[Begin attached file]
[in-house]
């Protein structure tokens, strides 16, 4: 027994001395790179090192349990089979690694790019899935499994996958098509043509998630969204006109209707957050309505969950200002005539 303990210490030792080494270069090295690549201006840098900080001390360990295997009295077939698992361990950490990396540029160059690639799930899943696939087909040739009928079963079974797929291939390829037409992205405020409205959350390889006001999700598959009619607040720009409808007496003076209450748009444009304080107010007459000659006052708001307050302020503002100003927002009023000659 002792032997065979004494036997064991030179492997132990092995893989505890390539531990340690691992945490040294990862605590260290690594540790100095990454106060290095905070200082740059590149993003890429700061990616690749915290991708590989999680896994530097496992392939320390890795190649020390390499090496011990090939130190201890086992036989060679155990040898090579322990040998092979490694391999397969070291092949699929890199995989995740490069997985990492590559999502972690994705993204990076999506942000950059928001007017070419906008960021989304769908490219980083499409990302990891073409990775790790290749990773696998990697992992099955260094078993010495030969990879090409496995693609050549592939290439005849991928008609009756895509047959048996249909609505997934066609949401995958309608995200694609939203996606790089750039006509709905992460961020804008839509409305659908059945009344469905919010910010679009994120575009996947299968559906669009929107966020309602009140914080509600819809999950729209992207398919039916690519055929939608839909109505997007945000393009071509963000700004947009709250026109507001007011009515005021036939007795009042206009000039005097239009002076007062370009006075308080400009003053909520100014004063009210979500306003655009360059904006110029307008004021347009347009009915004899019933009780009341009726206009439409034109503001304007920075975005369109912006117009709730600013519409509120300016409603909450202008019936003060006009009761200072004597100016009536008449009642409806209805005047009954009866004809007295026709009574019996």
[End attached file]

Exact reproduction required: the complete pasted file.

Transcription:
[in-house]
């Protein structure tokens, strides 16, 4: 027994001395790179090192349990089979690694790019899935499994996958098509043509998630969204006109209707957050309505969950200002005539 303990210490030792080494270069090295690549201006840098900080001390360990295997009295077939698992361990950490990396540029160059690639799930899943696939087909040739009928079963079974797929291939390829037409992205405020409205959350390889006001999700598959009619607040720009409808007496003076209450748009444009304080107010007459000659006052708001307050302020503002100003927002009023000659 002792032997065979004494036997064991030179492997132990092995893989505890390539531990340690691992945490040294990862605590260290690594540790100095990454106060290095905070200082740059590149993003890429700061990616690749915290991708590989999680896994530097496992392939320390890795190649020390390499090496011990090939130190201890086992036989060679155990040898090579322990040998092979490694391999397969070291092949699929890199995989995740490069997985990492590559999502972690994705993204990076999506942000950059928001007017070419906008960021989304769908490219980083499409990302990891073409990775790790290749990773696998990697992992099955260094078993010495030969990879090409496995693609050549592939290439005849991928008609009756895509047959048996249909609505997934066609949401995958309608995200694609939203996606790089750039006509709905992460961020804008839509409305659908059945009344469905919010910010679009994120575009996947299968559906669009929107966020309602009140914080509600819809999950729209992207398919039916690519055929939608839909109505997007945000393009071509963000700004947009709250026109507001007011009515005021036939007795009042206009000039005097239009002076007062370009006075308080400009003053909520100014004063009210979500306003655009360059904006110029307008004021347009347009009915004899019933009780009341009726206009439409034109503001304007920075975005369109912006117009709730600013519409509120300016409603909450202008019936003060006009009761200072004597100016009536008449009642409806209805005047009954009866004809007295026709009574019996």